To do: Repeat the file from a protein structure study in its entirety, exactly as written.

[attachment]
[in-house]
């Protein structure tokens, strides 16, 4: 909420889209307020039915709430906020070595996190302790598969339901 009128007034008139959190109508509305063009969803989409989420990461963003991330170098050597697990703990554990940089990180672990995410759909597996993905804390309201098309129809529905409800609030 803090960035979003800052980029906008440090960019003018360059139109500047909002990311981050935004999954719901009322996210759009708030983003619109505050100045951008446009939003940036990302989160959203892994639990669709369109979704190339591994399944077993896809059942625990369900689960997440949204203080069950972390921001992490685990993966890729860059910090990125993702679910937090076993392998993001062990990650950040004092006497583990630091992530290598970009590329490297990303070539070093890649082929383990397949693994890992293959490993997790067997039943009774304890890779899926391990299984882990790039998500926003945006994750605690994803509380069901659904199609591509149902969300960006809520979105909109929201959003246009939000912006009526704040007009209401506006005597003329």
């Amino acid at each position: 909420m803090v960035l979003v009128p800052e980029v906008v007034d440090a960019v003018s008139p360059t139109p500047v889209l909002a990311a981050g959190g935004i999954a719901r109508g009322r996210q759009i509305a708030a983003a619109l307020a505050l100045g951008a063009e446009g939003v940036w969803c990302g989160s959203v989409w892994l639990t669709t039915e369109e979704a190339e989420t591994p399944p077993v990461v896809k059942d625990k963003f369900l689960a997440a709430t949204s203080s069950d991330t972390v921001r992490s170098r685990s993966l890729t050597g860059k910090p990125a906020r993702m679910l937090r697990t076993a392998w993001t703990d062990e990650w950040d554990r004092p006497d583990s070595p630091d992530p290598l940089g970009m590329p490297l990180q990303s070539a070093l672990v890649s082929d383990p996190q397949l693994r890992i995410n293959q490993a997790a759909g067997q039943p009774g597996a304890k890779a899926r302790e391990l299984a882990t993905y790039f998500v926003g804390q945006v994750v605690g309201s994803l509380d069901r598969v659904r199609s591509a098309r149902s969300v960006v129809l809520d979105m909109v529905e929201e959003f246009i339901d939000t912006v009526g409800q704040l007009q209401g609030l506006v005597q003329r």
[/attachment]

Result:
[in-house]
């Protein structure tokens, strides 16, 4: 909420889209307020039915709430906020070595996190302790598969339901 009128007034008139959190109508509305063009969803989409989420990461963003991330170098050597697990703990554990940089990180672990995410759909597996993905804390309201098309129809529905409800609030 803090960035979003800052980029906008440090960019003018360059139109500047909002990311981050935004999954719901009322996210759009708030983003619109505050100045951008446009939003940036990302989160959203892994639990669709369109979704190339591994399944077993896809059942625990369900689960997440949204203080069950972390921001992490685990993966890729860059910090990125993702679910937090076993392998993001062990990650950040004092006497583990630091992530290598970009590329490297990303070539070093890649082929383990397949693994890992293959490993997790067997039943009774304890890779899926391990299984882990790039998500926003945006994750605690994803509380069901659904199609591509149902969300960006809520979105909109929201959003246009939000912006009526704040007009209401506006005597003329």
């Amino acid at each position: 909420m803090v960035l979003v009128p800052e980029v906008v007034d440090a960019v003018s008139p360059t139109p500047v889209l909002a990311a981050g959190g935004i999954a719901r109508g009322r996210q759009i509305a708030a983003a619109l307020a505050l100045g951008a063009e446009g939003v940036w969803c990302g989160s959203v989409w892994l639990t669709t039915e369109e979704a190339e989420t591994p399944p077993v990461v896809k059942d625990k963003f369900l689960a997440a709430t949204s203080s069950d991330t972390v921001r992490s170098r685990s993966l890729t050597g860059k910090p990125a906020r993702m679910l937090r697990t076993a392998w993001t703990d062990e990650w950040d554990r004092p006497d583990s070595p630091d992530p290598l940089g970009m590329p490297l990180q990303s070539a070093l672990v890649s082929d383990p996190q397949l693994r890992i995410n293959q490993a997790a759909g067997q039943p009774g597996a304890k890779a899926r302790e391990l299984a882990t993905y790039f998500v926003g804390q945006v994750v605690g309201s994803l509380d069901r598969v659904r199609s591509a098309r149902s969300v960006v129809l809520d979105m909109v529905e929201e959003f246009i339901d939000t912006v009526g409800q704040l007009q209401g609030l506006v005597q003329r």